High- and low-throughput scoring of fat mass and body fat distribution in C. elegans

Methods (Impact Factor: 3.65). 04/2014; 68(3). DOI: 10.1016/j.ymeth.2014.04.017
Source: PubMed


Fat accumulation is a complex phenotype affected by factors such as neuroendocrine signaling, feeding, activity, and reproductive output. Accordingly, the most informative screens for genes and compounds affecting fat accumulation would be those carried out in whole living animals. Caenorhabditis elegans is a well-established and effective model organism, especially for biological processes that involve organ systems and multicellular interactions, such as metabolism. Every cell in the transparent body of C. elegans is visible under a light microscope. Consequently, an accessible and reliable method to visualize worm lipid-droplet fat depots would make C. elegans the only metazoan in which genes affecting not only fat mass but also body fat distribution could be assessed at a genome-wide scale. Here we present a radical improvement in oil red O worm staining together with high-throughput image-based phenotyping. The three-step sample preparation method is robust, formaldehyde-free, and inexpensive, and requires only 15 minutes of hands-on time to process a 96-well plate. Together with our free and user-friendly automated image analysis package, this method enables C. elegans sample preparation and phenotype scoring at a scale that is compatible with genome-wide screens. Thus we present a feasible approach to small-scale phenotyping and large-scale screening for genetic and/or chemical perturbations that lead to alterations in fat quantity and distribution in whole animals.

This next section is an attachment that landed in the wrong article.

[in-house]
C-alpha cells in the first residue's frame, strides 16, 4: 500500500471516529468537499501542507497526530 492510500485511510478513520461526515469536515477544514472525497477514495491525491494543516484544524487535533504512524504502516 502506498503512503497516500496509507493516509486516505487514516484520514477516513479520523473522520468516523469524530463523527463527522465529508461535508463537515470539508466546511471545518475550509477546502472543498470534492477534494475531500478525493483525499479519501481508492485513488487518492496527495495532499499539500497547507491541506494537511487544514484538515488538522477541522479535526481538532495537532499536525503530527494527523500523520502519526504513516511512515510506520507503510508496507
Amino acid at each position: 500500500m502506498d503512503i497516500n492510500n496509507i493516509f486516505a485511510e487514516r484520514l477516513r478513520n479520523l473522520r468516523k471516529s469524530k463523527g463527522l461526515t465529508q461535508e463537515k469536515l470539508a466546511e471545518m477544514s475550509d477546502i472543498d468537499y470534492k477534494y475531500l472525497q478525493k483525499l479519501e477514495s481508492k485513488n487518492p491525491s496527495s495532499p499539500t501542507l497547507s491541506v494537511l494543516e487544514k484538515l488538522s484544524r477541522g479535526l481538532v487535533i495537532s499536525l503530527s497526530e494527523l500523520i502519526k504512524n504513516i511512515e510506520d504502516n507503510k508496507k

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Available from: Anne Elizabeth Carpenter, Jul 30, 2014

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